White Livorno Chicken
Gallus gallus L
RISK OF EROSION: Threatened with abandonment
It is a light, slender and very elegant chicken, thanks to its rich plumage and long, showy tail. The University of Perugia conserves a strain that particularly responds to the ideotype of the breed as described in historical evidence.
The origins of the Livorno breed are not perfectly clear. However, it is believed that Livorno originates from central Italy, selected using light chickens: the name derives from the port from which, in 1828-34, these animals left for North America. In 1874 it was included in the American Standard of Perfection in white, black and brown colors. The white was mainly selected for egg production. From America, Livorno returned to Europe and mainly to England in 1870 and then returned to Italy. With its many differently colored coat varieties it has spread all over the world. Only for a few years have Italian breeders used the Livorno Standard as a reference with autochthonous typology (FIAV). At the time, all the breeds did not have well-established and homogeneous morphological characteristics but with a strong hint on the production of meat and eggs and on adaptability. There is no trace of crossings carried out to modify the morphology, but only of a rigorous selection, by means of “trap nests”, to develop earliness and to increase the deposition. The Animal Husbandry Section of the DSA3 of Perugia has bred this breed over the last 60 years, preserving it from crossbreeding and genetic drift due to the lower production performance compared to commercial hybrids. The trials led to the identification and obtaining of an excellent product, the result of an (extensive) breeding system with low environmental impact which improves animal welfare and the qualitative characteristics of the productions.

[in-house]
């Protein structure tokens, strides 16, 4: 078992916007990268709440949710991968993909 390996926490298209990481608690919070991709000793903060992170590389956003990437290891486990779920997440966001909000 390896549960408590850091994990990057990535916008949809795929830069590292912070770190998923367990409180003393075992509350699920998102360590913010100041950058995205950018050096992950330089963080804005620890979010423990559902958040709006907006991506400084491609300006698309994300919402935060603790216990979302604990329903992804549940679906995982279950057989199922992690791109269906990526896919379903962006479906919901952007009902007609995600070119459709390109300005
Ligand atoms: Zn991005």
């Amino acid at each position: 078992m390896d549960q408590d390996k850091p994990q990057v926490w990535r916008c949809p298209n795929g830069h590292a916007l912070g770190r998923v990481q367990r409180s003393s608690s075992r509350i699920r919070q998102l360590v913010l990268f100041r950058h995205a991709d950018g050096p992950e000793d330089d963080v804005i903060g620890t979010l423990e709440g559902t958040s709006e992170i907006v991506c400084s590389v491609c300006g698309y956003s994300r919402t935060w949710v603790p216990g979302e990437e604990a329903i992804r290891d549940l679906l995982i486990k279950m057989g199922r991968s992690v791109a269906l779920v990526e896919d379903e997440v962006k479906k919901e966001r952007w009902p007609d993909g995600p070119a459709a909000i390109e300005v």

TYPICAL FARMING AREA
The farms are amateur and spread practically throughout Italy.
Livorno is an excellent producer of white shell eggs. The white Leghorn can reach high average annual deposits (280 eggs), with peaks of 300-320. The males can also be used for the production of light cockerels. The adult weight of the animals of the animals is 2.500/2.800 kg in the rooster and 1.800/2.100 kg in the hen. They are to be considered very slow growing animals (10-15 g/day). The animals are early fledging and not predisposed to brooding.
Texts taken from “Regional Register of Autochthonous Genetic Resources of the Umbria Region”